About this Item
Quantity Available: 1
Title: Egyptian Treasures from the Egyptian Museum ...
Publisher: Harry N. Abrams, New York
Publication Date: 1999
Illustrator: Photography By Araldo De Luca
Book Condition: Fine
Dust Jacket Condition: Fine
Edition: First Edition.
About this title
The Egyptian Museum in Cairo houses the world's most celebrated collection of Egyptian antiquities. For the first time, this vast heritage is revealed in all its unparalleled glory ill hundreds of magnificent full-color photographs -- including many breathtaking close-ups and details -- and texts by some of the world's leading Egyptologists. Alongside the legendary treasures of Tutankhamun are some of the most impressive examples of Egyptian sculpture, wall paintings, and decorative art from the pyramid complexes of Giza, Saqqara, and Dahshur, the royal necropolis of Thebes, and the Temple of Karnak, among other fascinating sites. From the finest jewelry to the most imposing statues, every artifact is captured in startling clarity -- with special lighting techniques that evoke, as never before, the awe and wonder inspired by these fabulous ancient treasures.From Library Journal:
Written by British curator Malek (In the Shadow of the Pyramids: Egypt During the Old Kingdom), Egyptian Art is another in Phaidon's solid "Art & Ideas" series. It follows the tradition of other titles in The other three titles were published to coincide with the international traveling exhibition "Egyptian Art in the Age of the Pyramid," seen recently at New York's Metropolitan Museum of Art (MOMA). When the Pyramids Were Built is a streamlined version of the official catalog. With no index, it will not be a first choice for reference, but Arnold (the curator of the Egyptian department at MOMA) provides a well-written and very accessible text. Its readability, combined with the quality of the photographs and the modest price, makes this an excellent purchase for most public libraries. The 25 internationally respected Egyptologists who contributed to Egyptian Art in the Age of the Pyramids provide a valuable look at recent developments in the field. In particular, the redating of many artifacts results in a very different view of the artistic trends of the period. The profuse illustrations vary in quality, but their sheer number, added to the high-level scholarship of the text and the three detailed indexes (general, sites, and owners of the artifacts), makes this an important book for all academic and most medium and large public libraries. Egyptian Treasures from the Egyptian Museum in Cairo covers a much greater time span than the other three titles. The text, written by a virtual who's who in Egyptology, is a bit uneven--as is usually the case with so many authors. However, all of the text is comprehensible, and some of it (such as the argument that Tutankhamun was not murdered) is fascinating. Unfortunately, there is no index, but the layout is chronological, giving some hope of finding specific artifacts. The real treasure of the book lies in Araldo De Luca's stunning photographs. Often, De Luca sees with his camera's eye things that few visitors would notice. The book's large trim allows for many life-size illustrations, and at all times the illustrations do justice to a phenomenal collection. Highly recommended for all academic and most public libraries.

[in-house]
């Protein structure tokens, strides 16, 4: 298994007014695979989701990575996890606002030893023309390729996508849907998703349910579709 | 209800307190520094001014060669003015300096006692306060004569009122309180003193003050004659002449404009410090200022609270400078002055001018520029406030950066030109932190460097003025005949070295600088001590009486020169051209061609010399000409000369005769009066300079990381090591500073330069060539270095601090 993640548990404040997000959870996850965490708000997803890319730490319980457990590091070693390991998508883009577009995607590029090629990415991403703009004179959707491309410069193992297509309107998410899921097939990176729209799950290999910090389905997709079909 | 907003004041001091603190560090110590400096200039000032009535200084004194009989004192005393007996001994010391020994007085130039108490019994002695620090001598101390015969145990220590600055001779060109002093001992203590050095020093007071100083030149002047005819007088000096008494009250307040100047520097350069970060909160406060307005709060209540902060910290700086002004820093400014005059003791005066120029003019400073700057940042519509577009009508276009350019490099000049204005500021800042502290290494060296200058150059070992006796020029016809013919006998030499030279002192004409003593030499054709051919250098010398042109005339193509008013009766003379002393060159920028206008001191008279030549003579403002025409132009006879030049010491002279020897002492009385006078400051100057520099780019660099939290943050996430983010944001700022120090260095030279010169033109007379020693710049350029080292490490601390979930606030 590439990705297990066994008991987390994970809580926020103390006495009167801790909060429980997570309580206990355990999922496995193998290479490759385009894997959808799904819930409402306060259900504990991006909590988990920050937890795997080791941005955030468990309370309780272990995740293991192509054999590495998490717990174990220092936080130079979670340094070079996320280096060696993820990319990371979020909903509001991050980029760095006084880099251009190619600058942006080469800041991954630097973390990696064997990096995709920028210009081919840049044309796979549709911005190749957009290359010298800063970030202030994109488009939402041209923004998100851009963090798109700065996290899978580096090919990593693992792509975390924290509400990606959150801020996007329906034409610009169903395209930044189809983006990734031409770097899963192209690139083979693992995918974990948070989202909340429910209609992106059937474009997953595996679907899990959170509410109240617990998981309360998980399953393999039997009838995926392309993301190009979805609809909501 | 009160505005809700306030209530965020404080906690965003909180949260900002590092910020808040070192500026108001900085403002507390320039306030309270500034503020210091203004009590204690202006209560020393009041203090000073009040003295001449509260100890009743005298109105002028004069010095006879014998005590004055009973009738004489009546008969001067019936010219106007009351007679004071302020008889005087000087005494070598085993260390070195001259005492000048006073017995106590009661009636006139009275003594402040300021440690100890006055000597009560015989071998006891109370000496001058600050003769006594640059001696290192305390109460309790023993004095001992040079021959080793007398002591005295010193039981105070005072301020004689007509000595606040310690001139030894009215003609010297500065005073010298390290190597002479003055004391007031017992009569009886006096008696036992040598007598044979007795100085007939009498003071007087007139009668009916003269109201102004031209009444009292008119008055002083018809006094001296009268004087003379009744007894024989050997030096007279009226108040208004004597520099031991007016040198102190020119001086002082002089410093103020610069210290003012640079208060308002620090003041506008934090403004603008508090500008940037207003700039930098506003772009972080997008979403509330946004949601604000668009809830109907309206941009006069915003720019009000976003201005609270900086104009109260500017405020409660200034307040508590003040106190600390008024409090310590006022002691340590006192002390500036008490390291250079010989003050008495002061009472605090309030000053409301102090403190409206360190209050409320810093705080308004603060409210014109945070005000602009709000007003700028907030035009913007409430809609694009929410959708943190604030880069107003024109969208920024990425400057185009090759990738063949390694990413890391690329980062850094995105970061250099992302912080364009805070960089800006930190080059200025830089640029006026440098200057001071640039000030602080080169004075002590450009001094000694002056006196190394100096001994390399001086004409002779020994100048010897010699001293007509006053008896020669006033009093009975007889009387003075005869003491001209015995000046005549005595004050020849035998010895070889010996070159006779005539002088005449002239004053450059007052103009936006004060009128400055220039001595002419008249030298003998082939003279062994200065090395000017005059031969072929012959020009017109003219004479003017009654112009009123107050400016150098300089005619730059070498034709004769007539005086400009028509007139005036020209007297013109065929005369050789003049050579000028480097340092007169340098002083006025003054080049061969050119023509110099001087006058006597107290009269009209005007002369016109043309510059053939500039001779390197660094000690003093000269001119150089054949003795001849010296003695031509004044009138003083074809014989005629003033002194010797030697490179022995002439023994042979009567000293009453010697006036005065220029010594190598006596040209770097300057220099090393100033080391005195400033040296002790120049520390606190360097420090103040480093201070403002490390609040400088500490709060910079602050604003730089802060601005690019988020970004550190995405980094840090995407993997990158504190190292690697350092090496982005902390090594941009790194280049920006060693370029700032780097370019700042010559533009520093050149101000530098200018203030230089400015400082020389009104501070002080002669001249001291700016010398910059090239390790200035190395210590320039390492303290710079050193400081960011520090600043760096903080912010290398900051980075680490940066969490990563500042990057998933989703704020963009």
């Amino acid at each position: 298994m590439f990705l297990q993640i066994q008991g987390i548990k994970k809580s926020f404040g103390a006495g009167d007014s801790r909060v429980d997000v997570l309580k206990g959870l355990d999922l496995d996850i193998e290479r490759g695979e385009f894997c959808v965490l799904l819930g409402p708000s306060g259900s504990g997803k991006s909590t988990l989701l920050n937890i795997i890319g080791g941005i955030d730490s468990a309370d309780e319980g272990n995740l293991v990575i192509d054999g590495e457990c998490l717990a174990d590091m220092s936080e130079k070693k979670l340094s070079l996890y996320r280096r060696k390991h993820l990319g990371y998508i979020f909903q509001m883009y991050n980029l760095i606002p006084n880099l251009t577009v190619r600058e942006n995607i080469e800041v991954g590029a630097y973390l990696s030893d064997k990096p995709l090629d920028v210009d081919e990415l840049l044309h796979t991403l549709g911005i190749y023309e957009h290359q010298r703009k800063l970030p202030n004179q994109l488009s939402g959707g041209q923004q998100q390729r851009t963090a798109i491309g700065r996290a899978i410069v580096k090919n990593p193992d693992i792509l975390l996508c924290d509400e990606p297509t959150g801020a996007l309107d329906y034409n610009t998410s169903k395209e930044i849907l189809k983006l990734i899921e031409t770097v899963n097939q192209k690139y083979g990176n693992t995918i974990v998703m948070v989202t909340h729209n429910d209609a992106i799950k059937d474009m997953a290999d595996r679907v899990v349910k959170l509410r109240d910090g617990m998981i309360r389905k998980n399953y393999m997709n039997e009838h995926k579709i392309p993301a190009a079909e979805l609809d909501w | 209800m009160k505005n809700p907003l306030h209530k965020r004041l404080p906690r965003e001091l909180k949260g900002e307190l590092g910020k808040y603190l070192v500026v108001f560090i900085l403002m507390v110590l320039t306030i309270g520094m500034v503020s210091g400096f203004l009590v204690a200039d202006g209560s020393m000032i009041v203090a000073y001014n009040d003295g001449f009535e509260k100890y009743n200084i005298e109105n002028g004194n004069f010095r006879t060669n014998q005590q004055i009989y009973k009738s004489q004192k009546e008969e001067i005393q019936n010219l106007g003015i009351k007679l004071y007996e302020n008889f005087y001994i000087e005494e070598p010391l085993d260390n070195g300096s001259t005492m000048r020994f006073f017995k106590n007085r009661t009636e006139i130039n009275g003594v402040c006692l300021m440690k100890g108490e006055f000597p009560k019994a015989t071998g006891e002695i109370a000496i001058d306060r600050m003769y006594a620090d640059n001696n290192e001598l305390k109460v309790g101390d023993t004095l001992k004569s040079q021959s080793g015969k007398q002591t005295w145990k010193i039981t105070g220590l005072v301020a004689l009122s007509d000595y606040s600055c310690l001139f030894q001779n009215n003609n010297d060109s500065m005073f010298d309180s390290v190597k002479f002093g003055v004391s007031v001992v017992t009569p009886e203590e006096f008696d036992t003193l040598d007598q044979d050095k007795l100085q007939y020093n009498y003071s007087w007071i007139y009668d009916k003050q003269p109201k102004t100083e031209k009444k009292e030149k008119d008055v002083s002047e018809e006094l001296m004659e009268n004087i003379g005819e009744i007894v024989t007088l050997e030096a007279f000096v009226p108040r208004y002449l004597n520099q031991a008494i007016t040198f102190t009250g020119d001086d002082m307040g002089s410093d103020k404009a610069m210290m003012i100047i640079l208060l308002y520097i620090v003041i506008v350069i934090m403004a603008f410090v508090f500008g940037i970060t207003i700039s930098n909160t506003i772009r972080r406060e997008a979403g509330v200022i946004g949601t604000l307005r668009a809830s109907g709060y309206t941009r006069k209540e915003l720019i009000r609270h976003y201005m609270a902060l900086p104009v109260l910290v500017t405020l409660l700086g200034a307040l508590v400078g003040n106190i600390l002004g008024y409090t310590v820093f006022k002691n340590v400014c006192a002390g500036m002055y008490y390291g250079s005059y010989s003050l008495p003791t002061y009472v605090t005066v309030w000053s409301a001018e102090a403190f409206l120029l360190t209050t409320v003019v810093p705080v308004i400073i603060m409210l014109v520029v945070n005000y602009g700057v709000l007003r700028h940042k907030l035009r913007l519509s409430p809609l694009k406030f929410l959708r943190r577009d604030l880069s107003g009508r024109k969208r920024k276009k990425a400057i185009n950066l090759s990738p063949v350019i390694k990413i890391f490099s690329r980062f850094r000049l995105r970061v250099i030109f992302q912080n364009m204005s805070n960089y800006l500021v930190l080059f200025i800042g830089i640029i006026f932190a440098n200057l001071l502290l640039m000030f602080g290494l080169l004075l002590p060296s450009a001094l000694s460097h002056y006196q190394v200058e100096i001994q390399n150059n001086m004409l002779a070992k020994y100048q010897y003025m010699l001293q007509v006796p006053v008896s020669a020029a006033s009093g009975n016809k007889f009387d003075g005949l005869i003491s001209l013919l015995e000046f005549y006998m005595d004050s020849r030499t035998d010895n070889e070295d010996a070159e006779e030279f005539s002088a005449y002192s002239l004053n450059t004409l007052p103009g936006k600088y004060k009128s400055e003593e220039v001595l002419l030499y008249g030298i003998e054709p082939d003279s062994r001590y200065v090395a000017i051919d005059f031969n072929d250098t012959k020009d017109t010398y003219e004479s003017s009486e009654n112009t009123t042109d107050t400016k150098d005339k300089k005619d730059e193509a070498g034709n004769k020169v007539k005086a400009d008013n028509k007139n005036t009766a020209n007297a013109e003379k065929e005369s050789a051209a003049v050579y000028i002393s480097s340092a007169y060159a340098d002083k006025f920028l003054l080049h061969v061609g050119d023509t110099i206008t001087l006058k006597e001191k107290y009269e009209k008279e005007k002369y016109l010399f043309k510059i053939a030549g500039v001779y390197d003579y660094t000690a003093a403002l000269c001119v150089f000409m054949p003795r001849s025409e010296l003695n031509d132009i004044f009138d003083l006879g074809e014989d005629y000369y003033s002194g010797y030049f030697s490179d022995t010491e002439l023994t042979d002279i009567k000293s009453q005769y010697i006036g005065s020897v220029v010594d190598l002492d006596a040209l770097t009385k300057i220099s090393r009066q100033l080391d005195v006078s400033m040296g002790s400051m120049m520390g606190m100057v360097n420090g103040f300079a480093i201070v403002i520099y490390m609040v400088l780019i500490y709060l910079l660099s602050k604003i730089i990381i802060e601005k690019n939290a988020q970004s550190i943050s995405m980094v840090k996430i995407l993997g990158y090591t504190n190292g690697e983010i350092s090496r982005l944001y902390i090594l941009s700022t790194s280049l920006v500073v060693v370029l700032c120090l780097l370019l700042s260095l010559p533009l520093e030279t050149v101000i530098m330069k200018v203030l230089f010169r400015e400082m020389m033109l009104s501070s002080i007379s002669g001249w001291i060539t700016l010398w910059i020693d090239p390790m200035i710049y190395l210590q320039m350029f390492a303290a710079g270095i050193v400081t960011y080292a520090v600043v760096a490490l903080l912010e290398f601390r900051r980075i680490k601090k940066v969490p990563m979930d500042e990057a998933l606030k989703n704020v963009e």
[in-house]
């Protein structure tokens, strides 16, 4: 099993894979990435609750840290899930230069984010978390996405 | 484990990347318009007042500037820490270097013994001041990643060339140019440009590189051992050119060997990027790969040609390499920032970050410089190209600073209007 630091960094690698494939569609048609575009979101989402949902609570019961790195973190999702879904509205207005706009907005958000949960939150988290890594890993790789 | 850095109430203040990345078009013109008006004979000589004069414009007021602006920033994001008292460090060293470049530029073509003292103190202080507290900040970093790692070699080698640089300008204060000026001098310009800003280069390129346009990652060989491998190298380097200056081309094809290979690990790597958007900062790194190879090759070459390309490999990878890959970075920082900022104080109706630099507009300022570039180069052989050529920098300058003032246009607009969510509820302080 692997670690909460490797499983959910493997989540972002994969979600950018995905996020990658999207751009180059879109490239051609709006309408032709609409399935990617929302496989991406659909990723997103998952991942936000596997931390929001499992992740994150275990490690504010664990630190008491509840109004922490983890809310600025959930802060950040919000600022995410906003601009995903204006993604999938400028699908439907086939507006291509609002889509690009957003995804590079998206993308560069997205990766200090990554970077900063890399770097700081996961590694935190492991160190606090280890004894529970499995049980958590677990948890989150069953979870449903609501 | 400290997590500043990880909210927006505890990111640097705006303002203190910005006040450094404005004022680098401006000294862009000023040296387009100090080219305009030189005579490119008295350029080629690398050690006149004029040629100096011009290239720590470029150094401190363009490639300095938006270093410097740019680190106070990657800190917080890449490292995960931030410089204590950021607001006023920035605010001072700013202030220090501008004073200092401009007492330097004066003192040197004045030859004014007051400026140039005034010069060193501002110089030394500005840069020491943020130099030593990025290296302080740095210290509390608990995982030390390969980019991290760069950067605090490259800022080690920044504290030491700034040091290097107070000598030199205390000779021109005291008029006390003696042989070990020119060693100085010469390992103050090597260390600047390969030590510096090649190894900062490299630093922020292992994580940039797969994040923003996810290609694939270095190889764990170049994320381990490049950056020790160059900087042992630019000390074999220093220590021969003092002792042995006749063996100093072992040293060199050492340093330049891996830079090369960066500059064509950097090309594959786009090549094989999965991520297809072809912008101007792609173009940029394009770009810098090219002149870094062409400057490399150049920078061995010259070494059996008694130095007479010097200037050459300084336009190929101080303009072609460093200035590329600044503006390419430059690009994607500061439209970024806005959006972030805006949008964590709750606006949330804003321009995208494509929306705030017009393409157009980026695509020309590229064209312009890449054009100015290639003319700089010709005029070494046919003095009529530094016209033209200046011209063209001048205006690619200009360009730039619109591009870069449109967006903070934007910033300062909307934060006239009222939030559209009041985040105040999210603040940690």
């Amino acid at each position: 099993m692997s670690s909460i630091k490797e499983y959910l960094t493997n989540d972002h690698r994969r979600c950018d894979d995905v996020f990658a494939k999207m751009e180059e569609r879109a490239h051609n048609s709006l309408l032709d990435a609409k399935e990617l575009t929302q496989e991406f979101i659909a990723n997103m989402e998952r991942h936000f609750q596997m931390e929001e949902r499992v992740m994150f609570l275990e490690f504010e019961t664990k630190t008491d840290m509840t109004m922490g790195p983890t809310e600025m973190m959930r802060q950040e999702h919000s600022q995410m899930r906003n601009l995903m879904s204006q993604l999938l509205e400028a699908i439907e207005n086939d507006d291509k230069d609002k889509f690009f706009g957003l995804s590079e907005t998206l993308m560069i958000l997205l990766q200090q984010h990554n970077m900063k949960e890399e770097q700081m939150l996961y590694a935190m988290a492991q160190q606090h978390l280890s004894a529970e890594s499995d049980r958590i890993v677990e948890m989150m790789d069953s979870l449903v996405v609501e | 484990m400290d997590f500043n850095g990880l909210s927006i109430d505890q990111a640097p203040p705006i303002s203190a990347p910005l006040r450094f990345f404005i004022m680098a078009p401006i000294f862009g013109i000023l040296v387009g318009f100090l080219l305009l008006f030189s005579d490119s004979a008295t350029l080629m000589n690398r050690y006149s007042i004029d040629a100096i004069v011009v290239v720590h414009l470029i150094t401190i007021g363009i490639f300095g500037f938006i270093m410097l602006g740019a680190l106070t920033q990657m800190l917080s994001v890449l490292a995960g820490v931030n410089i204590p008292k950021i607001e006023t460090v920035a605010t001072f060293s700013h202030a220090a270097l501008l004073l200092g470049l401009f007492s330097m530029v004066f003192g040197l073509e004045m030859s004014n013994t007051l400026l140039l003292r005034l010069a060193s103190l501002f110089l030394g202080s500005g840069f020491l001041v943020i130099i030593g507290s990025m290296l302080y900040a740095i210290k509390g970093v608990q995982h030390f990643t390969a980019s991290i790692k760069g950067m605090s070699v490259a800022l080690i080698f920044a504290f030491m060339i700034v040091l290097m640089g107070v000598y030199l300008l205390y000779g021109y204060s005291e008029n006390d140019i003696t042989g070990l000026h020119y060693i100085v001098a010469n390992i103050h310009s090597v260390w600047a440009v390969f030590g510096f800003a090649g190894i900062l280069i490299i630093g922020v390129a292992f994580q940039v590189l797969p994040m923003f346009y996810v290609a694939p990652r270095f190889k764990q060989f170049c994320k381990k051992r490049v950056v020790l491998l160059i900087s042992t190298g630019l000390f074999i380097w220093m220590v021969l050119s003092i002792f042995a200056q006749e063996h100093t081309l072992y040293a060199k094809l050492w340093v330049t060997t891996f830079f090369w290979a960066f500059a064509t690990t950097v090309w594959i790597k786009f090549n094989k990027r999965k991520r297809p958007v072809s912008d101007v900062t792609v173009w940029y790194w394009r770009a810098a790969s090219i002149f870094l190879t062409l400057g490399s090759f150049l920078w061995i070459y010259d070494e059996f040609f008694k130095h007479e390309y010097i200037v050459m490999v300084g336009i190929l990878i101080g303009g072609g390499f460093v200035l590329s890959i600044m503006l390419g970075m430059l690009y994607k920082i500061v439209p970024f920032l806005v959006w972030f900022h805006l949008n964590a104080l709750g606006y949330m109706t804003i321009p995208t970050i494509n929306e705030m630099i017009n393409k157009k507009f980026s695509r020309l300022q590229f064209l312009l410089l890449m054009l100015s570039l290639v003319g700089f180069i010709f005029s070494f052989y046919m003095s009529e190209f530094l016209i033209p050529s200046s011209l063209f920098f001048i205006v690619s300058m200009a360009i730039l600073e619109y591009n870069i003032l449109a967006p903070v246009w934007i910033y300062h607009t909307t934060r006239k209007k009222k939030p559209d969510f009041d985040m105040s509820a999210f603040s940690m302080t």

-Mary Morgan Smith, Northland P.L., Pittsburgh
Copyright 2000 Reed Business Information, Inc.
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